To model the determinants of serious operative and post-operative complications of hysterectomy and their potential risk factors.Design
A prospective cohort of women undergoing hysterectomies for benign indications in 1994/1995, with a six-week postsurgery follow up.Population and setting
A total of 37,512 women from 276 NHS and 145 private hospitals in England, Wales and Northern Ireland, originally recruited to compare the outcomes of endometrial destruction with those of hysterectomy.Methods
Gynaecologists reported hysterectomies for non-malignant indications carried out during a 12-month period beginning in October 1994 and follow up data were obtained at outpatient follow up six weeks postsurgery. Odds ratios of severe complications by indication and method, adjusting for measured intrinsic risk factors, were calculated.Main outcome measures
Severe operative and post-operative complications.Results
Severe operative complications occurred in 3%. The risk decreased with age and increased with greater parity and history of serious illness. Women with symptomatic fibroids (4.4%, 95% CI 3.9–4.9) experienced more complications than women with dysfunctional uterine bleeding (3.6%, 3.2–3.8), adjusted odds ratio (OR) = 1.3 (95% CI 1.1–1.6). Laparoscopic procedures (6.1%) doubled the risk of operative complications of abdominal hysterectomy (3.6%) (adjusted OR = 1.9, 1.5–2.5). Post-operative complications occurred in around 1% of women, with a slight decrease with increasing age, and the strongest risk factor was a history of operative complications. Relative to dysfunctional uterine bleeding (1.0%), a higher risk for fibroids (1.2%) persisted after adjustments (RR = 1.5, 1.1–2.0). Both vaginal (1.2%) and laparoscopic (1.7%) techniques had significantly higher adjusted risks than abdominal operations (0.9%), RR = 1.4 (1.0–1.9) and RR = 1.6 (1.0–2.7). There were no operative deaths; 14 women died within the six-week postsurgery (a crude mortality rate of 3.8/1000, 2.5–6.4).Conclusions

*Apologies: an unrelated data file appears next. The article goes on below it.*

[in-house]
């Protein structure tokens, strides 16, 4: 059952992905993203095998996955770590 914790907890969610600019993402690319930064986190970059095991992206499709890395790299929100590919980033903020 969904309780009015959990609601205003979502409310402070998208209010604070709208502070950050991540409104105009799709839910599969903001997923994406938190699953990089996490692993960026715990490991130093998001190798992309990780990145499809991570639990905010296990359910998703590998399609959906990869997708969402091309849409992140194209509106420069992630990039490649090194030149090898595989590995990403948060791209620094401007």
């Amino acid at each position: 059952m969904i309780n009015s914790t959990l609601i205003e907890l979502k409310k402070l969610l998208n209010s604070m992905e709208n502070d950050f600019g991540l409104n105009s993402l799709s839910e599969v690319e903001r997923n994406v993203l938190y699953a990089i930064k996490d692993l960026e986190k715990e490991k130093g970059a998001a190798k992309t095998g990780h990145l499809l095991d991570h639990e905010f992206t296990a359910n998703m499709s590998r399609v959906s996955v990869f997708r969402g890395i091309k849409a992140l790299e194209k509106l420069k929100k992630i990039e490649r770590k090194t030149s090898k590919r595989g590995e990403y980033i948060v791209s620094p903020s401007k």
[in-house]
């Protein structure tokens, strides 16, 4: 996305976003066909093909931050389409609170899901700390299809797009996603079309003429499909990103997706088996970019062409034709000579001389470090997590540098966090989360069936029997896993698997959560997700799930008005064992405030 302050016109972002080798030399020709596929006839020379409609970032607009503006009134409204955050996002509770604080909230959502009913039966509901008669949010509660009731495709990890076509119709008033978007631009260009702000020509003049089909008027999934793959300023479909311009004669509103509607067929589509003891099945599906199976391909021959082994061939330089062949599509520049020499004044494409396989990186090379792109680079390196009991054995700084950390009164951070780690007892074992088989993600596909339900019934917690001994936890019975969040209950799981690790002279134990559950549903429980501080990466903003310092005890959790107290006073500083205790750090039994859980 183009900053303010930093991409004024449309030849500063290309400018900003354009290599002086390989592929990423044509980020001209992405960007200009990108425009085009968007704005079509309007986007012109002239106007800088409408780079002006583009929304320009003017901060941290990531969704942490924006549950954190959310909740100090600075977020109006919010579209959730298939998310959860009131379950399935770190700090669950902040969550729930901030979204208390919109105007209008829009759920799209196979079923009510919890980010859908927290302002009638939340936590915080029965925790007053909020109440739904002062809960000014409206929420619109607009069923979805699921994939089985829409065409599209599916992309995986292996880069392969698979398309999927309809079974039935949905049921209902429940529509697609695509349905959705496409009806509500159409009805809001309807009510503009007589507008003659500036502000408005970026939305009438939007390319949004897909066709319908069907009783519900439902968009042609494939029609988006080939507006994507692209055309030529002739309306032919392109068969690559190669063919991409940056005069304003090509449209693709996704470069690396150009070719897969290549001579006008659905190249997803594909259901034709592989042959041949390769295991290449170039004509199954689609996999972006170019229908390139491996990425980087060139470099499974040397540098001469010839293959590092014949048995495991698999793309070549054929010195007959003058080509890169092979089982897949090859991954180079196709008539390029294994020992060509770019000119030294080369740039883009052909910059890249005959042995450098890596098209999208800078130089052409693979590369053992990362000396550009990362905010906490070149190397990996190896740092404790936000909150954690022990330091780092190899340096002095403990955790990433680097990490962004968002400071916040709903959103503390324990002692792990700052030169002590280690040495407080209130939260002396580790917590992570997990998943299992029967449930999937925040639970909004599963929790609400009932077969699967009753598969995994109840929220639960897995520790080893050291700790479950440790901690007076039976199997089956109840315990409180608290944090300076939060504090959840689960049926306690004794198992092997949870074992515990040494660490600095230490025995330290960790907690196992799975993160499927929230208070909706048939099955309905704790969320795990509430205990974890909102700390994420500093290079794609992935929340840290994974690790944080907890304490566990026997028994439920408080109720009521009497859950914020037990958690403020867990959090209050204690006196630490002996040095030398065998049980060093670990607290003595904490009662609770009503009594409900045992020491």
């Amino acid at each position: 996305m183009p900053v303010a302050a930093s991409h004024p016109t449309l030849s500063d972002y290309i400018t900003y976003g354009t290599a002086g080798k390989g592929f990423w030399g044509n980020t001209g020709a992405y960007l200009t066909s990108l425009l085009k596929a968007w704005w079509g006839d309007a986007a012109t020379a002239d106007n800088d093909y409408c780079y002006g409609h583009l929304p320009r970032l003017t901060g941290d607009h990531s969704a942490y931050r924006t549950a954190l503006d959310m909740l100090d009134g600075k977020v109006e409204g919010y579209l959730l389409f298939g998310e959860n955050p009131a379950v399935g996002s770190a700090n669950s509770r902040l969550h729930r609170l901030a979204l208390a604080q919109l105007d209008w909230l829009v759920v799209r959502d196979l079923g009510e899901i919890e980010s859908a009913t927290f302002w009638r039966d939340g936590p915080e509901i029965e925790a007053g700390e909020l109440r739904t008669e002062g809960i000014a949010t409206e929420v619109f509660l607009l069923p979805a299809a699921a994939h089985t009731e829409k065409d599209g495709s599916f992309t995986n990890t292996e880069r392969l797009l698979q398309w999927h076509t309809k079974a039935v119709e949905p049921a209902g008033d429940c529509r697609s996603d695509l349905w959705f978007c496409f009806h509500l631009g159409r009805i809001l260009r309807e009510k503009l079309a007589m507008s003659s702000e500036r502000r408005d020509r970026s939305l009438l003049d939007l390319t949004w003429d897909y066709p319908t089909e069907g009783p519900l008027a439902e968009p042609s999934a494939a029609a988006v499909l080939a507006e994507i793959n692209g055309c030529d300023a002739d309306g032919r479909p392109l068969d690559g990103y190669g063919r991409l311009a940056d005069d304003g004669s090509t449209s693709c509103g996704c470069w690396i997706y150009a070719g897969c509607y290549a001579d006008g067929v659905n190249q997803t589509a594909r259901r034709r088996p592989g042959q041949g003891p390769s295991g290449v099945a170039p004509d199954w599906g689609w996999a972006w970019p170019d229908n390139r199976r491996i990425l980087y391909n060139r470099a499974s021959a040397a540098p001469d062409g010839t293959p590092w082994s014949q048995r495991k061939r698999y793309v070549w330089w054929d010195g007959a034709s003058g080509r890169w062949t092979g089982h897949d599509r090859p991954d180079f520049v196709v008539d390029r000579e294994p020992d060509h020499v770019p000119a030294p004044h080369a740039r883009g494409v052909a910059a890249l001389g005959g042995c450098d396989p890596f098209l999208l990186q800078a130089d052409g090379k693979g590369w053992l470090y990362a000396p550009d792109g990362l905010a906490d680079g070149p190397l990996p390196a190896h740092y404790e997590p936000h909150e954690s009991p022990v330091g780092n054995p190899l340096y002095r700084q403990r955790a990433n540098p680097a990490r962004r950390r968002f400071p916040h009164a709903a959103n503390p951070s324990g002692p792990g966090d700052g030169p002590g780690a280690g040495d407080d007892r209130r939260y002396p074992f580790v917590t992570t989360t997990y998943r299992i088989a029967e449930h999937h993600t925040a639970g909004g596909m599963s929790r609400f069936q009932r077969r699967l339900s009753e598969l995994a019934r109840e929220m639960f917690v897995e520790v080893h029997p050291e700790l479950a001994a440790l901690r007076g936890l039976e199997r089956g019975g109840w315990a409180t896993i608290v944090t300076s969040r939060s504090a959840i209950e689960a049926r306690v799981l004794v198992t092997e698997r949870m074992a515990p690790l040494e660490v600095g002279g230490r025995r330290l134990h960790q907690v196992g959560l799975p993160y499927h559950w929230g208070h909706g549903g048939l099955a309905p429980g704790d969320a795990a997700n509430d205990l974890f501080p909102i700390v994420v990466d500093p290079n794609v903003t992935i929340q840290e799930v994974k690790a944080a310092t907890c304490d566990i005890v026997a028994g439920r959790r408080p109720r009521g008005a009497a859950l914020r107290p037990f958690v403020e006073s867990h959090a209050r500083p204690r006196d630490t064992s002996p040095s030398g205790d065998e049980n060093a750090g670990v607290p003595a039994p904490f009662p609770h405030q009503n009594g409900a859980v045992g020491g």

Hysterectomy is a common, routine surgery with comparatively rare serious complications. However, younger women, women with more vascular pelvises, who undergo hysterectomy, especially laparoscopically assisted vaginal surgery for symptomatic fibroids, are at most risk of experiencing severe complications both operatively and post-operatively. Therefore, a less invasive alternative treatment for symptomatic fibroids could particularly benefit this group of women, while less invasive treatments for dysfunctional uterine bleeding, such as various methods of endometrial ablations or resections, would need to meet the current low levels of clinical complications in order to replace hysterectomy.